First procedure, anaesthetic injected into my spine, which hurt quite a bit. Then lay down on my back with both arms out to the side, so I’m kind of laying like a cross shape. New IV line put into my right arm and left arm connected to blood pressure machine. I don’t know whether it was that cold in there but they had to hold my arms in place because I was shivering that much. They were literally jumping. It said 28 on the AC machine but I find that impossible to believe. I really hate the cold at the best times but lying there shivering, not being able to see (they covered my eyes with cloth) did little to reduce my fear.
Can feel the anaesthetic working, first legs got warm, then pins and needles, then nothing. “Jo, can you try lift your legs up?” My brain is saying yep but nothing happens. I know it’s supposed to be like that but it really freaked me out. The only way I can describe it (for those that have been to cold countries) is when you’ve been outside in the snow and your feet go numb. You get home and you know they just need to get warm but for a while you have this weird feeling of will I ever get the feeling back in my toes? Because you can see them but they’re not much use to you!!

I don’t know why I decided to stay awake but I did. Probably curiosity and wanting to see what they did, which was completely pointless as I couldn’t see anything anyway!!! I’m not sure it was a good idea and I think the doctor knew that as he kept trying to reassure me, don’t worry, relax, it’s a simple procedure. I don’t know how long it took but 50ml of puss later and my leg is re-bandaged and I’m on my way to recovery.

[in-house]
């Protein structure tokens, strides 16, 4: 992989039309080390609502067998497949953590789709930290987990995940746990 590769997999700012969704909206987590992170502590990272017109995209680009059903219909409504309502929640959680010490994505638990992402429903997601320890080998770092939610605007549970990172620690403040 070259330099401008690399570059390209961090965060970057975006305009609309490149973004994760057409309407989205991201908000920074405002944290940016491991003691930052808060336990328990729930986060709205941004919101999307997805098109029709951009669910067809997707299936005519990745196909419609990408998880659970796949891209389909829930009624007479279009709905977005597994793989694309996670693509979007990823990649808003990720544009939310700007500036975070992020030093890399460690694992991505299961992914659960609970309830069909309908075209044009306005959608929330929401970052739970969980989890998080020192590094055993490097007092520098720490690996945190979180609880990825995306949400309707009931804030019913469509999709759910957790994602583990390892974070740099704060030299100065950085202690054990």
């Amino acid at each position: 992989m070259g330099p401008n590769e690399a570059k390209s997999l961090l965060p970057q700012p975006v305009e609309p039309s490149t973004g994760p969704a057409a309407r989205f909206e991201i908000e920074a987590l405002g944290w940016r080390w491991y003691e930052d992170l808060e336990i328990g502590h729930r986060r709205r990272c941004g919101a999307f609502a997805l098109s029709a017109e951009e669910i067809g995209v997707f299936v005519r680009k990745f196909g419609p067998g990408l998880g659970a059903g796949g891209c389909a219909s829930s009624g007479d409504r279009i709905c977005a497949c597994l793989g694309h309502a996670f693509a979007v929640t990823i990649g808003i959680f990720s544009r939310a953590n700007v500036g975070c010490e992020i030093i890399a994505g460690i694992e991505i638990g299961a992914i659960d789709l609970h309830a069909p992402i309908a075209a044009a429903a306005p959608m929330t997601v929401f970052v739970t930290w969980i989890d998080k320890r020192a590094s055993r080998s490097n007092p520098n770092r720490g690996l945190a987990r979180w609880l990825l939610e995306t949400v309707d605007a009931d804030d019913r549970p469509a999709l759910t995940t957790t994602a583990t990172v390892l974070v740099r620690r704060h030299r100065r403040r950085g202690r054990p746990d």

In recovery I spent most of my time trying to move my legs but the anaesthetic is strong I had no chance. It made me giggle trying to do it though, the stubbornness of me trying to prove I can do something!!! The funniest thing was when I did start to get feeling back. Oh I can move my leg! Hmm but I tried to move it right but it’s gone left and now it’s at some weird angle. Ok so my foot is moving but what’s that it’s touching, hmm my other foot!! I must have bored myself with it in the end as I did fall asleep and got woken up by someone checking my pulse and telling me they’re going to move back to my room. I thought I’d been in recovery an hour but transpires it was 3!! Seems trying to move your legs can keep you entertained.